The Truth About Corporate Whistleblowers

Disgruntled employees out for revenge. Rats. Opportunists. We’ve all heard the derogatory terms aimed at whistleblowers. And there’s a cruel irony at the core of the name-calling: since whistleblowers often operate quietly or anonymously, they are unable to correct the many common misconceptions about their character and motives.

In the aftermath of the financial crisis, however, interest in the ability of whistleblowers to deter misconduct has created a surge of studies and surveys that shed light on the average whistleblower. A whitepaper published this year by compliance organization The Network utilizes data from various sources, including the Ethics and Compliance Initiative’s National Business Ethics Survey, to provide a compelling snapshot of the average whistleblower. Here are just a few interesting details from The Network’s whitepaper:

  • 92% of whistleblowers report internally first. Furthermore, only 20% ever tell anyone outside their company and only 9% report to the government. Whistleblowers aren’t looking to punish companies. In fact, they most often speak out precisely because they care deeply about their workplaces.
  • Money is not the motivator. Research reveals that the primary reason whistleblowers go outside the company is a fear of retaliation – not a desire to collect a reward. According to the NBES survey, for instance, more than 1 in 5 respondents said they experienced retaliation after reporting internally and more than one-third of those who did not report internally said that fear of retaliation was the reason they chose not to do so.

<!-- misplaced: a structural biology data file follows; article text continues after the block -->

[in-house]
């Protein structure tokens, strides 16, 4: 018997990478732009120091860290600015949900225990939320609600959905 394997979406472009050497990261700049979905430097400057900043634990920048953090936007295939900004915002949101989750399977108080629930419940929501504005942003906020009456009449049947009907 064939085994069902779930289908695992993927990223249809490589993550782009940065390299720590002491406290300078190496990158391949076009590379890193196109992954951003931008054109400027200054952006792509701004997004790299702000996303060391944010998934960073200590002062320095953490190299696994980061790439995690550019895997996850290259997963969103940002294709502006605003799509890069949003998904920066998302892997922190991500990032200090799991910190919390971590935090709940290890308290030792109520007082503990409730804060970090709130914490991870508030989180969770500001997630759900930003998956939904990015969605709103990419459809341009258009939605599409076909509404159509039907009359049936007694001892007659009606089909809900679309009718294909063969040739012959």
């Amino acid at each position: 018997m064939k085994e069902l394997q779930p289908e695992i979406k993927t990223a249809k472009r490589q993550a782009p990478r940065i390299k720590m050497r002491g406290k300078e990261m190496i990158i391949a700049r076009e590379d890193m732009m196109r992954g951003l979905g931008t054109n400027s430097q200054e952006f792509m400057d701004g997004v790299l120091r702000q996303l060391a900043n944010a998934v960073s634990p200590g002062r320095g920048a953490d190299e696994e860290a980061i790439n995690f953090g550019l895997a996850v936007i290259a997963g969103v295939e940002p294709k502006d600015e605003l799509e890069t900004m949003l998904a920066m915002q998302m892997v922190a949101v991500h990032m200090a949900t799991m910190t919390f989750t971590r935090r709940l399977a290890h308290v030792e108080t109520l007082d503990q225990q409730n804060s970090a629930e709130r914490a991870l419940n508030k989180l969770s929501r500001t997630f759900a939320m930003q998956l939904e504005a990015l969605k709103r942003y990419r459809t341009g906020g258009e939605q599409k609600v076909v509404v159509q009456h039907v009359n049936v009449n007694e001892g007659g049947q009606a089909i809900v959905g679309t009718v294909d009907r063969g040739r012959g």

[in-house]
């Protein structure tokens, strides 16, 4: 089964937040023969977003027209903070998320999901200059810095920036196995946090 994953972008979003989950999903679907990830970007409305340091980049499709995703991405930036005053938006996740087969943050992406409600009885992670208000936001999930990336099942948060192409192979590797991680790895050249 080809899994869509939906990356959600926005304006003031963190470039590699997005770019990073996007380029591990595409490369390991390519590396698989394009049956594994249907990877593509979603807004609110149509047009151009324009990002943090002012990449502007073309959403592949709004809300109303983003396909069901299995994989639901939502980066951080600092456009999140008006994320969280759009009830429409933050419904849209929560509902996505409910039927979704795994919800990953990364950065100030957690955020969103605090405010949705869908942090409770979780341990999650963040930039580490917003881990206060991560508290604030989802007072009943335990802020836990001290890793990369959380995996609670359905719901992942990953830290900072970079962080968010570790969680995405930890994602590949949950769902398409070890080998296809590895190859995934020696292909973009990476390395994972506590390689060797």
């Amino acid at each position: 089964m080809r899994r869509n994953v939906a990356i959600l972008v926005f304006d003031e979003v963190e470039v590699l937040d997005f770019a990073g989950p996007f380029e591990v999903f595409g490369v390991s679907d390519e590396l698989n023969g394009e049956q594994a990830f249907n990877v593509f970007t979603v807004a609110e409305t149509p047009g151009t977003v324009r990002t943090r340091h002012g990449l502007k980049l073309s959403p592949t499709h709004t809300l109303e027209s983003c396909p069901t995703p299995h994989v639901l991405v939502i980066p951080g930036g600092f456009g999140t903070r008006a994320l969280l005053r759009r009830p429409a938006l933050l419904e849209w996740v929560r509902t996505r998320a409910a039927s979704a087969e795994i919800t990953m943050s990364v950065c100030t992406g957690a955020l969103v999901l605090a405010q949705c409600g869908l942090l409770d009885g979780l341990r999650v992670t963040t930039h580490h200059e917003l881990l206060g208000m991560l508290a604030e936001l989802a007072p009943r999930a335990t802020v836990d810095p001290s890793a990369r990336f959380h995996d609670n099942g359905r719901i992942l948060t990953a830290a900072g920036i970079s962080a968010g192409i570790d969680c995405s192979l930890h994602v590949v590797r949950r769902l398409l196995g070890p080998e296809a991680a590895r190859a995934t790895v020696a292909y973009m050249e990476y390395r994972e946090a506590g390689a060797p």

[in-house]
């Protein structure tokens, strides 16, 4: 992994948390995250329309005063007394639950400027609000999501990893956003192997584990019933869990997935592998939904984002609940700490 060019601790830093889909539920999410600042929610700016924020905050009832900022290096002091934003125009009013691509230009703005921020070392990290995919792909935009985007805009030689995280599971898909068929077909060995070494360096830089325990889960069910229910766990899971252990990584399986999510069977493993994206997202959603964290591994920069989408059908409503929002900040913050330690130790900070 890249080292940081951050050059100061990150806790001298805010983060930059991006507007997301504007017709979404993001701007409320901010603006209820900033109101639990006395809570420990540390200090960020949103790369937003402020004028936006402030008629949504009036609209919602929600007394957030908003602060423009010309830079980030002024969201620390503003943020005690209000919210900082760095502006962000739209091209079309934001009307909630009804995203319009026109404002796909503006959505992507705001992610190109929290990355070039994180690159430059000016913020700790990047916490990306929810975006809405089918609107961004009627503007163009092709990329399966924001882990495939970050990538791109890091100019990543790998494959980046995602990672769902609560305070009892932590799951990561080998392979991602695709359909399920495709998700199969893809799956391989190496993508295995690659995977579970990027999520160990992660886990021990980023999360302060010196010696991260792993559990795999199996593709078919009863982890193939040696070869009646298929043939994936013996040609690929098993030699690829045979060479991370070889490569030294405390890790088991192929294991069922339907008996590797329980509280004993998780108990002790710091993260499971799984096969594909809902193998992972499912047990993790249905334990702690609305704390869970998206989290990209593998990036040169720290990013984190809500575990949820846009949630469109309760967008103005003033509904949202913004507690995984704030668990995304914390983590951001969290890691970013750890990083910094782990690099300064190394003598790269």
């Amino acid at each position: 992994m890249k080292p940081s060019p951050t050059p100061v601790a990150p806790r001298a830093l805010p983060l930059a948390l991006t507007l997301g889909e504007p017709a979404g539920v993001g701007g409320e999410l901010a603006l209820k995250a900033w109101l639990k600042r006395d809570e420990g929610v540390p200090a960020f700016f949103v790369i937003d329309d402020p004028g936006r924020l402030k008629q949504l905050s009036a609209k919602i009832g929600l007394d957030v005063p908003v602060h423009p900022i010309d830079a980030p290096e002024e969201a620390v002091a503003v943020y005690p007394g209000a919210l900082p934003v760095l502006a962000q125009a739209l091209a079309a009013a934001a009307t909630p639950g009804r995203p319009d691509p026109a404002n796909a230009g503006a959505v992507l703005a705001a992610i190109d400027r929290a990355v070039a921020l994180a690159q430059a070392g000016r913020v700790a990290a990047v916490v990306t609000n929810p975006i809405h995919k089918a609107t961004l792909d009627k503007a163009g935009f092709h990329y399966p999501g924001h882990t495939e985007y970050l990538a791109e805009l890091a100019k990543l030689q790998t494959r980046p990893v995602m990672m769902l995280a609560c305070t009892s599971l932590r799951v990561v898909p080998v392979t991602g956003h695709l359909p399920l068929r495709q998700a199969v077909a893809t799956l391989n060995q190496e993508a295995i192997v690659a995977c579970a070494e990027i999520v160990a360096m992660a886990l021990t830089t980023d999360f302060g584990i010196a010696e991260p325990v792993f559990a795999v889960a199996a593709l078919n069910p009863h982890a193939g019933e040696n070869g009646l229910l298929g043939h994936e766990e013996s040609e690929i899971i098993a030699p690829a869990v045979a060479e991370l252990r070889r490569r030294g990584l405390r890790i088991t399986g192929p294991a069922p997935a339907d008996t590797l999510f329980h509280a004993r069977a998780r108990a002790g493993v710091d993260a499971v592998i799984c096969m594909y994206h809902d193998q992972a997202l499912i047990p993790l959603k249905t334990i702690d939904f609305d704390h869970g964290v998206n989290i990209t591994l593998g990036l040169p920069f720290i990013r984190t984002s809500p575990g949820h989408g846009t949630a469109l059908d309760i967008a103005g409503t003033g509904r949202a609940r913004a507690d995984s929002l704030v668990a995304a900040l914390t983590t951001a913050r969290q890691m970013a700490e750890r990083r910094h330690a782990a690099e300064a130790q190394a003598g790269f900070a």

• Whistleblowers are good employees. Contrary to the stereotype of a resentful worker, in reality the average whistleblower is likely to be a well-regarded employee. Also, the whistleblower is likely to hold a high-level managerial or supervisor position within the company.

It has become increasingly clear that we must do all we can to protect and encourage truth-tellers. Standing at the crossroads of a pivotal time for corporate ethics, we have the opportunity to finally make progress against years of systemic corruption.

Named one of the top whistleblower practices/attorneys in the country by The New York Times, Wall Street Journal, NPR and The New Yorker
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